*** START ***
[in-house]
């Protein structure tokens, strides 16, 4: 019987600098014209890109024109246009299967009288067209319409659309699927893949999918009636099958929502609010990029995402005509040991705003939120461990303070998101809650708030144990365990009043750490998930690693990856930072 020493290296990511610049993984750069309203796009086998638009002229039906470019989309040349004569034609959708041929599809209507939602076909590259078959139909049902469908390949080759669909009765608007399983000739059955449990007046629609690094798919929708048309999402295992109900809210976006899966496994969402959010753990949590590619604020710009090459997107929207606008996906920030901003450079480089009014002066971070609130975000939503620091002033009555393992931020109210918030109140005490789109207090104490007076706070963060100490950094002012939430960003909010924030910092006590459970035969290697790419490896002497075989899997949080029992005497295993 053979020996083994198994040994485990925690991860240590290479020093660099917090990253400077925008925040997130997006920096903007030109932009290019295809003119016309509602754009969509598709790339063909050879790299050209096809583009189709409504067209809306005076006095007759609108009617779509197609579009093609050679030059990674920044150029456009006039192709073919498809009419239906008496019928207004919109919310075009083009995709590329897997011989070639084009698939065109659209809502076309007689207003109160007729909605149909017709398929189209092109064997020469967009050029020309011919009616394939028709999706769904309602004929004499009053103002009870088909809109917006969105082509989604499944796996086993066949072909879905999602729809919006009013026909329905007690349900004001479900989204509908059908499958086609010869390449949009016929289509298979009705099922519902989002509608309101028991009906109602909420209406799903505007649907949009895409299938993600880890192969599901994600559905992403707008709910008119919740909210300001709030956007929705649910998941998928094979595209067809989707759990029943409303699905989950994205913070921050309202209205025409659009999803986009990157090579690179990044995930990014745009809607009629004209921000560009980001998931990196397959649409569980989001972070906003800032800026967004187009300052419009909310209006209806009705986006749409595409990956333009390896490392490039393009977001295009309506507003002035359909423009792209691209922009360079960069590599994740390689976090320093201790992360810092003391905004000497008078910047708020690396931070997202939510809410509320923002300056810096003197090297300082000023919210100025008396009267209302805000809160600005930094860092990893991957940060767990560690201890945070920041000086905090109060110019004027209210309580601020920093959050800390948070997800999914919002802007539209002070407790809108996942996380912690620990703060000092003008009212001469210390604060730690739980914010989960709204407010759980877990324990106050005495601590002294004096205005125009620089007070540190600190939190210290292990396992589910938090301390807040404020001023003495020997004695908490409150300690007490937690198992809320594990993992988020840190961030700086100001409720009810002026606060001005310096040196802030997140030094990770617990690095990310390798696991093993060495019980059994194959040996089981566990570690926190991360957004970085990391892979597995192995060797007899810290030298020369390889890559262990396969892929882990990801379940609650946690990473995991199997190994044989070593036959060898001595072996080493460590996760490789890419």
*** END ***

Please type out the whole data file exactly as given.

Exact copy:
[in-house]
């Protein structure tokens, strides 16, 4: 019987600098014209890109024109246009299967009288067209319409659309699927893949999918009636099958929502609010990029995402005509040991705003939120461990303070998101809650708030144990365990009043750490998930690693990856930072 020493290296990511610049993984750069309203796009086998638009002229039906470019989309040349004569034609959708041929599809209507939602076909590259078959139909049902469908390949080759669909009765608007399983000739059955449990007046629609690094798919929708048309999402295992109900809210976006899966496994969402959010753990949590590619604020710009090459997107929207606008996906920030901003450079480089009014002066971070609130975000939503620091002033009555393992931020109210918030109140005490789109207090104490007076706070963060100490950094002012939430960003909010924030910092006590459970035969290697790419490896002497075989899997949080029992005497295993 053979020996083994198994040994485990925690991860240590290479020093660099917090990253400077925008925040997130997006920096903007030109932009290019295809003119016309509602754009969509598709790339063909050879790299050209096809583009189709409504067209809306005076006095007759609108009617779509197609579009093609050679030059990674920044150029456009006039192709073919498809009419239906008496019928207004919109919310075009083009995709590329897997011989070639084009698939065109659209809502076309007689207003109160007729909605149909017709398929189209092109064997020469967009050029020309011919009616394939028709999706769904309602004929004499009053103002009870088909809109917006969105082509989604499944796996086993066949072909879905999602729809919006009013026909329905007690349900004001479900989204509908059908499958086609010869390449949009016929289509298979009705099922519902989002509608309101028991009906109602909420209406799903505007649907949009895409299938993600880890192969599901994600559905992403707008709910008119919740909210300001709030956007929705649910998941998928094979595209067809989707759990029943409303699905989950994205913070921050309202209205025409659009999803986009990157090579690179990044995930990014745009809607009629004209921000560009980001998931990196397959649409569980989001972070906003800032800026967004187009300052419009909310209006209806009705986006749409595409990956333009390896490392490039393009977001295009309506507003002035359909423009792209691209922009360079960069590599994740390689976090320093201790992360810092003391905004000497008078910047708020690396931070997202939510809410509320923002300056810096003197090297300082000023919210100025008396009267209302805000809160600005930094860092990893991957940060767990560690201890945070920041000086905090109060110019004027209210309580601020920093959050800390948070997800999914919002802007539209002070407790809108996942996380912690620990703060000092003008009212001469210390604060730690739980914010989960709204407010759980877990324990106050005495601590002294004096205005125009620089007070540190600190939190210290292990396992589910938090301390807040404020001023003495020997004695908490409150300690007490937690198992809320594990993992988020840190961030700086100001409720009810002026606060001005310096040196802030997140030094990770617990690095990310390798696991093993060495019980059994194959040996089981566990570690926190991360957004970085990391892979597995192995060797007899810290030298020369390889890559262990396969892929882990990801379940609650946690990473995991199997190994044989070593036959060898001595072996080493460590996760490789890419």